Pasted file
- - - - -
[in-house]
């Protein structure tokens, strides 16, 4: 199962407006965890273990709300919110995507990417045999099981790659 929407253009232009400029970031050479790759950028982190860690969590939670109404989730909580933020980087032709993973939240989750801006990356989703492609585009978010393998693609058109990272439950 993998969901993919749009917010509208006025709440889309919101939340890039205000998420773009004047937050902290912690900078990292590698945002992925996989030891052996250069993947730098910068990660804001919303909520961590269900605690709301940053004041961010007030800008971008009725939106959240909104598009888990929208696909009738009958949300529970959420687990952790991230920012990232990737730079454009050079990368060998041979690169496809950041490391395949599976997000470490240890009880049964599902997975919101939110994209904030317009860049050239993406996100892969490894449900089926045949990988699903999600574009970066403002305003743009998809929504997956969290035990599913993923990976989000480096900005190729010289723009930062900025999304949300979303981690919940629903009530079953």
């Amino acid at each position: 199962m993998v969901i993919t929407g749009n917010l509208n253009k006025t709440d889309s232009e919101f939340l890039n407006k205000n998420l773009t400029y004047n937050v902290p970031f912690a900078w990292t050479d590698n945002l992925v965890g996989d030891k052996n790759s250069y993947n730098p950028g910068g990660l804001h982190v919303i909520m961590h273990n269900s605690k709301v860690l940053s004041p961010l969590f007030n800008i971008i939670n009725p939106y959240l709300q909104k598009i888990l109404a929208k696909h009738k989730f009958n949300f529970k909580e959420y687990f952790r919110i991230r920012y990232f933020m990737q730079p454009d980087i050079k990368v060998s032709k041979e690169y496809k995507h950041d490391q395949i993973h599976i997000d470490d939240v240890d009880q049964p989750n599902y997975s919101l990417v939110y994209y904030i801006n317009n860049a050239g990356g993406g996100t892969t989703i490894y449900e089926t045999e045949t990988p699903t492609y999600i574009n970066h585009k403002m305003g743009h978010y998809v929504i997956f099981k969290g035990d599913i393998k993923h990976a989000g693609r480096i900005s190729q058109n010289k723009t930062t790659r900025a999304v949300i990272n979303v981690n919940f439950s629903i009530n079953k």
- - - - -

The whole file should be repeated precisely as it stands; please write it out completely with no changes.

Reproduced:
[in-house]
């Protein structure tokens, strides 16, 4: 199962407006965890273990709300919110995507990417045999099981790659 929407253009232009400029970031050479790759950028982190860690969590939670109404989730909580933020980087032709993973939240989750801006990356989703492609585009978010393998693609058109990272439950 993998969901993919749009917010509208006025709440889309919101939340890039205000998420773009004047937050902290912690900078990292590698945002992925996989030891052996250069993947730098910068990660804001919303909520961590269900605690709301940053004041961010007030800008971008009725939106959240909104598009888990929208696909009738009958949300529970959420687990952790991230920012990232990737730079454009050079990368060998041979690169496809950041490391395949599976997000470490240890009880049964599902997975919101939110994209904030317009860049050239993406996100892969490894449900089926045949990988699903999600574009970066403002305003743009998809929504997956969290035990599913993923990976989000480096900005190729010289723009930062900025999304949300979303981690919940629903009530079953």
């Amino acid at each position: 199962m993998v969901i993919t929407g749009n917010l509208n253009k006025t709440d889309s232009e919101f939340l890039n407006k205000n998420l773009t400029y004047n937050v902290p970031f912690a900078w990292t050479d590698n945002l992925v965890g996989d030891k052996n790759s250069y993947n730098p950028g910068g990660l804001h982190v919303i909520m961590h273990n269900s605690k709301v860690l940053s004041p961010l969590f007030n800008i971008i939670n009725p939106y959240l709300q909104k598009i888990l109404a929208k696909h009738k989730f009958n949300f529970k909580e959420y687990f952790r919110i991230r920012y990232f933020m990737q730079p454009d980087i050079k990368v060998s032709k041979e690169y496809k995507h950041d490391q395949i993973h599976i997000d470490d939240v240890d009880q049964p989750n599902y997975s919101l990417v939110y994209y904030i801006n317009n860049a050239g990356g993406g996100t892969t989703i490894y449900e089926t045999e045949t990988p699903t492609y999600i574009n970066h585009k403002m305003g743009h978010y998809v929504i997956f099981k969290g035990d599913i393998k993923h990976a989000g693609r480096i900005s190729q058109n010289k723009t930062t790659r900025a999304v949300i990272n979303v981690n919940f439950s629903i009530n079953k």